Middle Horizon Nasca-Wari, from Stone-Miller, To Weave for the Sun: Ancient Andean Textiles. New York: Thames and Hudson, 1992.
Maffei’s tapestries have grown larger and more complex. In Deux Mille Yeux, Deux Milieux the image of a movie theater grows row by row on the loom from the back of the theater to the front. The crowd is built from similar, but not identical shapes. The image is at one and the same time a theater full of people and an abstract pattern. A similar effect operates in the tumultuous and crowded battle scenes from the 15th Century “The Trojan War” series. In both cases the placement of color organizes a dense and crowded image into a lively mosaic. In a similar way, the overall pattern in this Late Horizon mantle is animated by the random placement of hues and values among the repeated figural motifs. Maffei thought about what would be playing at the theater as she was weaving the audience, settling finally on this recognizable scene from “Casablanca”. The stylistic contrast between the colorful, abstract pattern of the crowd and the black and white photo realistic rendering of the movie points out the cultural conventions that define different styles of representational imagery.
Susan Martin Maffei, NY Times Series – Home Money and Business, 85" x 30", 1996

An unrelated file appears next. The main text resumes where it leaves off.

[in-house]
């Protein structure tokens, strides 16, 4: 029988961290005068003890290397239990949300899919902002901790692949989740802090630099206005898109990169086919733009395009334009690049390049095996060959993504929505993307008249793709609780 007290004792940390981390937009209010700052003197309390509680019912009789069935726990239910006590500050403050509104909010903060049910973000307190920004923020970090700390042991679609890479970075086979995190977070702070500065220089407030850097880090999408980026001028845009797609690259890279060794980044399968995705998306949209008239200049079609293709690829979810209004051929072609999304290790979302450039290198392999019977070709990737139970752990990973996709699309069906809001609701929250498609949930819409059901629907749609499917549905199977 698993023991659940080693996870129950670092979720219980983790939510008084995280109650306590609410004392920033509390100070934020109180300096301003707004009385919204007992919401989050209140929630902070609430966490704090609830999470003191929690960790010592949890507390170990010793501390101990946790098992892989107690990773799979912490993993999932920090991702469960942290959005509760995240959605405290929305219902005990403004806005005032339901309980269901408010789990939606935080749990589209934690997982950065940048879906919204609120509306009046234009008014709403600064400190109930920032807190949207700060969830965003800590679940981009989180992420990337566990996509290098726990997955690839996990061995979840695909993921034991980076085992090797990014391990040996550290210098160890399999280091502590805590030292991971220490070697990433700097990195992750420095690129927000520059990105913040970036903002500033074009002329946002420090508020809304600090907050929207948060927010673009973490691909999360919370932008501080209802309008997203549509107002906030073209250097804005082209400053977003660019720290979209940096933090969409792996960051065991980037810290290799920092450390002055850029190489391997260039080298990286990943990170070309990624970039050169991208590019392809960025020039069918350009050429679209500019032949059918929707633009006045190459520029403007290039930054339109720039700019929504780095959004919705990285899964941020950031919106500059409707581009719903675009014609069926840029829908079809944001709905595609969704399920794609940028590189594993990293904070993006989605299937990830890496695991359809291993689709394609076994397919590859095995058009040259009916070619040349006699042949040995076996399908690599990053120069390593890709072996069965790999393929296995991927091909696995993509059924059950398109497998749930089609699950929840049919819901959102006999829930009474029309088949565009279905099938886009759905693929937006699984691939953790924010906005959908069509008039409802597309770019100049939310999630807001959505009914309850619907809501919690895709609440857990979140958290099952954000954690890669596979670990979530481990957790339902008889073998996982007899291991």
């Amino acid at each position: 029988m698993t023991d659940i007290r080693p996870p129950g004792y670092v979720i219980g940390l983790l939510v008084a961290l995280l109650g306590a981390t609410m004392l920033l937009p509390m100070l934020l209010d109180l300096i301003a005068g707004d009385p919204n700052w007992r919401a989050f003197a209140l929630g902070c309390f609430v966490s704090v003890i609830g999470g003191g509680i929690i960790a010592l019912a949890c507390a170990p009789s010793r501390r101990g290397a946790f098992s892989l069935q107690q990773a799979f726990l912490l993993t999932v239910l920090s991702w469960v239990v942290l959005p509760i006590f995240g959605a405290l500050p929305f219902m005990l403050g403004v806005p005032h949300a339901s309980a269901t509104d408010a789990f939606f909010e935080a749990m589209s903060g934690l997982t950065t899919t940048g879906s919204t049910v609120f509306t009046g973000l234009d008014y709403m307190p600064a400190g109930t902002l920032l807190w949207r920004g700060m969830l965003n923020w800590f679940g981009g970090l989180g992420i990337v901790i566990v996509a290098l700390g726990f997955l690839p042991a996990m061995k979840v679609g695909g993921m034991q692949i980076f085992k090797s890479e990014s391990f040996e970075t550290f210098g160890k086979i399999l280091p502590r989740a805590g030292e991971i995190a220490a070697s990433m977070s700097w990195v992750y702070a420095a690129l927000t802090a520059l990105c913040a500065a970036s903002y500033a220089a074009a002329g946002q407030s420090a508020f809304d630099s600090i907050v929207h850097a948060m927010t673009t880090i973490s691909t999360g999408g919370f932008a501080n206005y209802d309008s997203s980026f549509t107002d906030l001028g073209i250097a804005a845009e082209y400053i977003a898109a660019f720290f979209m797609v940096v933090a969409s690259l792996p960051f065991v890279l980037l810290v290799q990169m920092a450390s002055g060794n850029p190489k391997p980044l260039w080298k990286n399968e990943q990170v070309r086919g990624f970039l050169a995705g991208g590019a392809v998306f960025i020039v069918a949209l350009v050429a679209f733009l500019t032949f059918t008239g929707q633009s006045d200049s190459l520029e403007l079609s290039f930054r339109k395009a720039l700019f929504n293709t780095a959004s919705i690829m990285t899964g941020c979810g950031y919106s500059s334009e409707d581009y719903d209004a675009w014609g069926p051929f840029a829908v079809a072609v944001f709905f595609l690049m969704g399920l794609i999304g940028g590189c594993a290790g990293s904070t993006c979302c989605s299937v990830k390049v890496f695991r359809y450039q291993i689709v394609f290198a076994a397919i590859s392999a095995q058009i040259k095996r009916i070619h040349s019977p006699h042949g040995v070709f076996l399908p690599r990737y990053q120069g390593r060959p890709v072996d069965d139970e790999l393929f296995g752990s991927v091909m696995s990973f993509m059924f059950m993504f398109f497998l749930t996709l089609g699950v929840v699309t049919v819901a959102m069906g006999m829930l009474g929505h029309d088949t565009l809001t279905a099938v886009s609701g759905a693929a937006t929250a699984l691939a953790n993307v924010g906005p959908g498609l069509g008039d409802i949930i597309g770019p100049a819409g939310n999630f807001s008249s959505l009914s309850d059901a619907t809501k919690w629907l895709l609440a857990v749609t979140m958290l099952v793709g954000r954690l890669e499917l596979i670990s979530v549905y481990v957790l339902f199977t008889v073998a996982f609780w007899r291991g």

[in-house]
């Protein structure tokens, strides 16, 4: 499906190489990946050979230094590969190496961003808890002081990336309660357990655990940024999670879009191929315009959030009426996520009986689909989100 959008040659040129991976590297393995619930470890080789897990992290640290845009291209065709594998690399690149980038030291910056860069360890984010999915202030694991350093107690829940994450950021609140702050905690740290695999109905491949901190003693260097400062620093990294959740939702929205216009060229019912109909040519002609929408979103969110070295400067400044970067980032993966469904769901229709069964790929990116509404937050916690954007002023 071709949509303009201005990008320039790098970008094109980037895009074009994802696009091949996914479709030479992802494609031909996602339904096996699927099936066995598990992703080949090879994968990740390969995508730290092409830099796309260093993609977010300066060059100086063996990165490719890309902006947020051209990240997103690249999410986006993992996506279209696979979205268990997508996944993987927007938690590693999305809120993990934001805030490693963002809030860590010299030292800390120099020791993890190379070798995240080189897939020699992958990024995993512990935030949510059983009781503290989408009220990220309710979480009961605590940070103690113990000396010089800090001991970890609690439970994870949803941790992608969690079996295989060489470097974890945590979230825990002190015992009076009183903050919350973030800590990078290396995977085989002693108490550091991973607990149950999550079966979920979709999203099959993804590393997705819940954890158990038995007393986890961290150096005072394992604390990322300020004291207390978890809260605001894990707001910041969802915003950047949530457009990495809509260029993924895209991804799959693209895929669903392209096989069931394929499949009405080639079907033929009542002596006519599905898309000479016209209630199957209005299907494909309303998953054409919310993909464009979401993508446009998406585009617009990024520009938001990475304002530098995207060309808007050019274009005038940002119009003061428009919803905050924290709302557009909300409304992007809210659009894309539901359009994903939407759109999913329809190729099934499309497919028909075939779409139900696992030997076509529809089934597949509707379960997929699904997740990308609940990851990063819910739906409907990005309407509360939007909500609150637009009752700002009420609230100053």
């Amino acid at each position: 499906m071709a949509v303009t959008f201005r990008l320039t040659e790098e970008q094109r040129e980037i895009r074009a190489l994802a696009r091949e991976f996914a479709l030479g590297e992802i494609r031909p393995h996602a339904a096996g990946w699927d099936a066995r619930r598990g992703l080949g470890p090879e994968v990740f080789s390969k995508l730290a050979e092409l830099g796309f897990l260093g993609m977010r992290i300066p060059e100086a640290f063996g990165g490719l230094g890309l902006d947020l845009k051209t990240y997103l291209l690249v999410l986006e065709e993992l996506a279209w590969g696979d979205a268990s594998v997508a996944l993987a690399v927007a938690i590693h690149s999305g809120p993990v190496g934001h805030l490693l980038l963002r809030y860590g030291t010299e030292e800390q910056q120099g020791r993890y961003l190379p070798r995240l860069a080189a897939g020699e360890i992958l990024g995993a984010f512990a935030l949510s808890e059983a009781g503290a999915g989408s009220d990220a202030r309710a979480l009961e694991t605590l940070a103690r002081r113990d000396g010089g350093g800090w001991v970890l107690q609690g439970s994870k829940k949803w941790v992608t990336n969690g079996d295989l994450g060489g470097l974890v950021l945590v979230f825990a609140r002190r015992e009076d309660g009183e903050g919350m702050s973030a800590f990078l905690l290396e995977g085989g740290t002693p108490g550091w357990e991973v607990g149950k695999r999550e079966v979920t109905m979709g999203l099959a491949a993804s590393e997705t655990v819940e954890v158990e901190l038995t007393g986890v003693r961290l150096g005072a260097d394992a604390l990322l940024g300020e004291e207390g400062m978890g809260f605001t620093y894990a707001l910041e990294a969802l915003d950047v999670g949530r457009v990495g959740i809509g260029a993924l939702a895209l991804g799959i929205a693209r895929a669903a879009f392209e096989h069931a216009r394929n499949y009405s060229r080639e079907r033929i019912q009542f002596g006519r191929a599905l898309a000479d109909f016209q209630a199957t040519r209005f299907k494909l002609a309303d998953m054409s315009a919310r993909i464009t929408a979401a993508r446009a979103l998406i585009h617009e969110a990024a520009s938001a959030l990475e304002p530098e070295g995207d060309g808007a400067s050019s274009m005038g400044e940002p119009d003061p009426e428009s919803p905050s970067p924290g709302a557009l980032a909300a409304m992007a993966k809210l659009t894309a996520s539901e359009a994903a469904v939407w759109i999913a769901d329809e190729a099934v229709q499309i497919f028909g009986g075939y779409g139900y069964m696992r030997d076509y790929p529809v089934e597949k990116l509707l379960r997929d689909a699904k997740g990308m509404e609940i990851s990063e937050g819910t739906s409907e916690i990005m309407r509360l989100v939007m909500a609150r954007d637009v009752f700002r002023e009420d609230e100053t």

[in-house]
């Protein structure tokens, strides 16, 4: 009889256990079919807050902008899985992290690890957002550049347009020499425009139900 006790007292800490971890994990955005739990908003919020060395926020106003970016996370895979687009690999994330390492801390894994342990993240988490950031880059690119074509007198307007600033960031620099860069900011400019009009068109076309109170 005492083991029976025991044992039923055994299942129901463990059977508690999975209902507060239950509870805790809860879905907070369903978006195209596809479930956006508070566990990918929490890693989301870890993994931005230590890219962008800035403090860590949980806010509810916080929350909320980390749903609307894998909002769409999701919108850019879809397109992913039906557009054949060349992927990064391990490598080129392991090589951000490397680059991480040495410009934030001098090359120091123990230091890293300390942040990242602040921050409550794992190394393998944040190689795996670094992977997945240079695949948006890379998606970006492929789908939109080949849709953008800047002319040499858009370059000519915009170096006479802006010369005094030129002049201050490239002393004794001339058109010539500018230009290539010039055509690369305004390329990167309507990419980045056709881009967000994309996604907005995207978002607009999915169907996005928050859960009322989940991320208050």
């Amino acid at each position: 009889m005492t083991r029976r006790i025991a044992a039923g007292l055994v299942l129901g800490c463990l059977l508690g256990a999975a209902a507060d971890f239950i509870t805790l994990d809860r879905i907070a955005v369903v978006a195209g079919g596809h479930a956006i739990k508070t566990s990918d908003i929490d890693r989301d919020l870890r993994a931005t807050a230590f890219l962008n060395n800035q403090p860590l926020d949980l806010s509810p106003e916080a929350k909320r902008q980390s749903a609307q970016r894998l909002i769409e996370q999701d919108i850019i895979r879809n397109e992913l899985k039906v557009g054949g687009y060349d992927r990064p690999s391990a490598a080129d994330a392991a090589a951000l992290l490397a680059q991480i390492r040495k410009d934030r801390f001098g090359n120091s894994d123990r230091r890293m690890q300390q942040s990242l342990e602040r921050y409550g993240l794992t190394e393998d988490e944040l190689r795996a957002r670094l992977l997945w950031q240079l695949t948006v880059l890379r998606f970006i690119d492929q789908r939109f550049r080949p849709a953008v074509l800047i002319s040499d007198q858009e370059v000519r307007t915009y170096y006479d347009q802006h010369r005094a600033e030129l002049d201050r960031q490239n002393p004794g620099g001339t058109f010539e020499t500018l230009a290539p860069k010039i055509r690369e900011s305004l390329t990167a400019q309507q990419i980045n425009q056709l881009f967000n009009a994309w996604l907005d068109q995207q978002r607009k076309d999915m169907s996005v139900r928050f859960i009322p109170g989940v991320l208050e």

In the New York Times series each tapestry focuses on one section of the Sunday New York Times and a particular person, usually a relative of Maffei. The character of the person is developed through the setting and the accompanying objects. Although she used an actual newspaper as a maquette, in Home, Money and Business the rest of the image was woven without a full scale cartoon. In this tapestry a jumble of toys and newspapers litters the floor where a cat eyes an unsuspecting cockroach. The profusion of pattern and the strong colors calls attention to details and individual objects, rather than developing an image with a single focus. The uniformity in the size of the floor tiles tips the plane of the room up so that it is coincident with the surface of the tapestry, but the compression and extension of the patterned motifs on the clothing and high chair cover suggests the three dimensionality of the the chair and the little boy. Many Medieval tapestries, such as these pieces from “The Devonshire Hunting Tapestries” [next page] exhibit a similar combination, in which the shading on the clothing suggests the volume of the body but the space of the image remains relatively flat. The high horizon line, or lack of horizon altogether, the elaborate detail of the imagery, the combining of different parts of a story and the often cavalier use of scale and spatial relationships flattens the space of these gigantic panels, despite the careful rendering of folds and drapery in the clothing.